Phone porting leads to identity theft and bank funds
If you’ve already bought a new cell phone and want to keep your same number, there is a setting used by providers that could put you at risk for hacking.
This is called porting.
When a hacker can port your number to another phone, it could wreak havoc on any important information you keep on your phone. This includes connections to bank accounts.
A month ago, a man in Palm Beach County who did not want to be identified was the victim of an illegal phone port.
“It was panic and a feeling of what else can they have access to,” said the victim of the scam.
He said he was suddenly unable to make calls or texts, so he went to his cell phone provider’s physical store.
There, according to the scam victim, he was told, “Someone in Knoxville, Tennessee. Looks like they walked into a Verizon store, bought an Android phone, and transferred your phone number to their device. . “
Internet security expert and CEO of Information flow Alan Crowetz says two-factor authentication meant to protect your connections can be hacked with phone number porting.
Crowetz said, “The bad guys got the hard part. The password is easy to get. Now they have a phone number.”
If a hacker transfers your phone and steals your password when you get that two-factor text code to log into apps, like bank accounts, then the game is on.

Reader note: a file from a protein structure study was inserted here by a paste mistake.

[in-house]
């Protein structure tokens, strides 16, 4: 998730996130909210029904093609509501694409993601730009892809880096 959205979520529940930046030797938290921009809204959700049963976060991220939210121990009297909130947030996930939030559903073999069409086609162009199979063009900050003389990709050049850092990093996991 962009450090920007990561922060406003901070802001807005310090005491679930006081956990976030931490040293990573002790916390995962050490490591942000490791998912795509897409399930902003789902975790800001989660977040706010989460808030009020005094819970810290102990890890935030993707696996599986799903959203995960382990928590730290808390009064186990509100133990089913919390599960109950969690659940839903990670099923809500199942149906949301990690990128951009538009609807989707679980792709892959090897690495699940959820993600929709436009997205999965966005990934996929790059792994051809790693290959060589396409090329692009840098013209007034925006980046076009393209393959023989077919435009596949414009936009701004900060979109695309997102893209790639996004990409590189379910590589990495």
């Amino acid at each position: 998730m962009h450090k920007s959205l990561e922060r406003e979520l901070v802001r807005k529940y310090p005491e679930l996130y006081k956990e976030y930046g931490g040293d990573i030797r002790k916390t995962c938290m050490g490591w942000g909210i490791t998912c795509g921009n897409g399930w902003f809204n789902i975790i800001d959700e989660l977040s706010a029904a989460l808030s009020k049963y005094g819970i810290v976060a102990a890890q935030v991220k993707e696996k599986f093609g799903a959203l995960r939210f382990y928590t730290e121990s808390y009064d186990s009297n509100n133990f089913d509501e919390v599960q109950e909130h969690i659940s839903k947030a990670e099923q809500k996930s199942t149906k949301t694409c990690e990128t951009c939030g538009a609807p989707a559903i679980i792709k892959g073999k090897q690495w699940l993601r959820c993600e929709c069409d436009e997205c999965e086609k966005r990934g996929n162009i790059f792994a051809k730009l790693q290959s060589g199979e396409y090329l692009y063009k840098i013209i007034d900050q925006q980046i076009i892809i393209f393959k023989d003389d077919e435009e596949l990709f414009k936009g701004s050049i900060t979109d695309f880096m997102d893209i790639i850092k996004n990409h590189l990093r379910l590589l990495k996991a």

The victim of the Palm Beach County phone port said, “I’m starting to get alerts from my bank account that the balance is low, the account is overdrawn, what’s going on. So of course my heart starts. to pump blood. “
The low balance alert came after the porter’s scammer had the victim’s account number to write and cash two checks to his name totaling thousands of dollars.
There are two things you can do to prevent this from happening:
1) Log on to your mobile phone provider’s page and block porting your phone.
2) If you think your number has already been ported, remotely wipe your iPhone by signing into your iCloud and erase your data.
For an Android phone, sign in to your Google account linked to your phone and follow the instructions from there.
If you don’t, a possible mess.
“You might have a lot of time to prove to the phone company who the right person is. Are you the hacker or is the other person the hacker. Who does the phone number really belong to?” , Crowetz said.
“I want to tell my story so that people can lock their phones. It’s an easy thing to do,” said the victim of the phone port.
The victim is in her fifth week of recovering the lost money.
He’s had to file a police report, spend countless hours arguing with his bank, and bills that are normally automatically withdrawn from his account.